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Sonora fasciata COPE, 1892

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Higher TaxaColubridae, Colubrinae, Colubroidea, Caenophidia, Alethinophidia, Serpentes, Squamata (snakes)
Subspecies 
Common NamesE: Variable Sand Snake, Banded Sand Snake
G: Gebänderte Sandschlange 
SynonymChilomeniscus stramineus fasciatus COPE 1892
Chilomeniscus fasciatus — VAN DENBURGH 1895: 139
Chilomeniscus fasciatus — MOCQUARD 1899: 317
Chilomeniscus stramineus esterensis HOARD 1939
Chilomeniscus cinctus — BANTA & LEVITON 1963
Chilomeniscus stramineus — GRISMER et al. 2002: 28
Chilomeniscus fasciatus — HOLM 2008: 31
Sonora (Chilomeniscus) fasciata — COX et al. 2018: 972 
DistributionMexico (Baja California Sur: from the central Baja California Peninsula at least as far north as Las Tres Virgenes to southern Baja California Sur near El Triunfo)

esterensis: Mexico (Baja California); Type locality: Estero Salina, Baja California Sur  
Reproductionoviparous. 
TypesHolotype: USNM 12630
Holotype: SDNHM = SDSNH 30368; paratypes SDNHM = SDSNH 30364-30367, 30369, 30370 [esterensis] 
DiagnosisDiagnosis: Sonora fasciata can be distinguished from all other Sonora except for S. straminea and S. cincta by the presence of an elongated rostrum. Sonora fasciata is sympatric or narrowly allopatric with S. straminea and S. cincta. Sonora fasciata can be distinguished from S. straminea by the lack of apical maculations. There are no simple morphological measurements to distinguish S. fasciata and S. cincta, but Holm (2008) presented a formula of head squamation to distinguish these two taxa. Geographic range may in fact be the most reliable way to distinguish S. fasciata from S. cincta (see below) (Cox et al. 2018: 972).

Variation: This snake has both geographic colour pattern variation and colour polymorphism. In southern populations, both banded and unbanded specimens can be found in a single population. All specimens from Baja California Norte are banded (Cox et al. 2018: 972). 
CommentDistribution: not in Sonora fide Lemos-Espinal et al. 2019. 
References
  • Cope, E.D. 1892. A critical review of the characters and variations of the snakes of North America. Proc. US Natl. Mus. 14: 589-694 - get paper here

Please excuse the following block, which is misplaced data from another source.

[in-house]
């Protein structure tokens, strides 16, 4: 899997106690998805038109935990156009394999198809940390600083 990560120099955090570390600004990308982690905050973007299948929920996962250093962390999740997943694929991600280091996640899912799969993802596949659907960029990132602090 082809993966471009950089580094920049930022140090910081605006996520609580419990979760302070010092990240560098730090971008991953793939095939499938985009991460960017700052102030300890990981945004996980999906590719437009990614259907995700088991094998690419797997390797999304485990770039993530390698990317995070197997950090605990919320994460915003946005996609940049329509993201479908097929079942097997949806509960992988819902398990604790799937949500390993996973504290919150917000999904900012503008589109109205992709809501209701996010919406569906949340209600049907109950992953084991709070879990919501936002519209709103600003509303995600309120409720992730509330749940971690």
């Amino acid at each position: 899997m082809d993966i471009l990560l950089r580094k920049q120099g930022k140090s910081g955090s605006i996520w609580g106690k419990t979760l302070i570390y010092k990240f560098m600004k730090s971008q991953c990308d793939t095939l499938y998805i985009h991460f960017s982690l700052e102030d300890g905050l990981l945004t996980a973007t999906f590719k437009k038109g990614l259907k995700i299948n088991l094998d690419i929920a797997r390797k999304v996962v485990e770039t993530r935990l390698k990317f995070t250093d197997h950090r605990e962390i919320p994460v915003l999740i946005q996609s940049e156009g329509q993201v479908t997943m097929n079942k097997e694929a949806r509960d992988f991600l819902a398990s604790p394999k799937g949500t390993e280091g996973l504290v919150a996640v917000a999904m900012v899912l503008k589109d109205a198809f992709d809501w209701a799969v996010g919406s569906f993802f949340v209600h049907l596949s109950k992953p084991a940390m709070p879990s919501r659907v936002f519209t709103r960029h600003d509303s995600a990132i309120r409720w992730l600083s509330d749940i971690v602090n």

• Cox, Christian L.; Alison R. Davis Rabosky, Iris A. Holmes, Jacobo Reyes-Velasco, Corey E. Roelke, Eric N. Smith, Oscar Flores-Villela, Jimmy A. McGuire & Jonathan A. Campbell 2018. Synopsis and taxonomic revision of three genera in the snake tribe Sonorini. Journal of Natural History 52: 945-988 - get paper here
  • Crother, B. I. 2000. Scientific and standard English names of amphibians and reptiles of North America north of Mexico, with comments regarding confidence in our understanding. Herpetological Circular 29: 1-82
  • GRISMER, L. L., H. WONG & P. GALINA-TESSARO 2002. Geographic variation and taxonomy of the Sand Snakes, Chilomeniscus (Squamata: Colubridae). Herpetologica 58 (1): 18-31 - get paper here
  • Hoard, R.S. 1939. A new subspecies of snake of the genus Chilomeniscus. Pomona Coll. Jour. Ent. and Zool. 31 (4): 45-46
  • Holm, PA. 2008. Phylogenetic biology of the burrowing snake tribe Sonorini (Colubridae). Tucson (AZ): University of Arizona
  • Jones, K.B.; Abbas, D.R. & Bergstedt, T. 1981. Herpetological records from Central and Northeastern Arizona. Herpetological Review 12 (1): 16 - get paper here
  • Leviton, Alan E.; Banta, Benjamin H. 1964. Midwinter reconnaissance of the herpetofauna of the Cape Region of Baja California, Mexico. Proc. Cal. Acad. Sci. 30 (7): 127-156 - get paper here
  • Liner, E.A. 1994. Scientific and common names for the Amphibians and Reptiles of Mexico in English and Spanish. Herpetological Circular 23: 1-113
  • Mocquard, M.F. 1899. Contribution a la faune herpétologique de la Basse-Californie. Nouv. Arch. Mus. Hist. Natur.Paris, 4th Series, Vol. 1: 297-343 + plates XI-XIII - get paper here
  • Stebbins,R.C. 1985. A Field Guide to Western Reptiles and Amphibians, 2nd ed. Houghton Mifflin, Boston
  • Van Denburgh,J. 1895. A review of the herpetology of Lower California. Part I - Reptiles. Proc. Cal. Acad. Sci. (2) 5: 77-163 - get paper here
 
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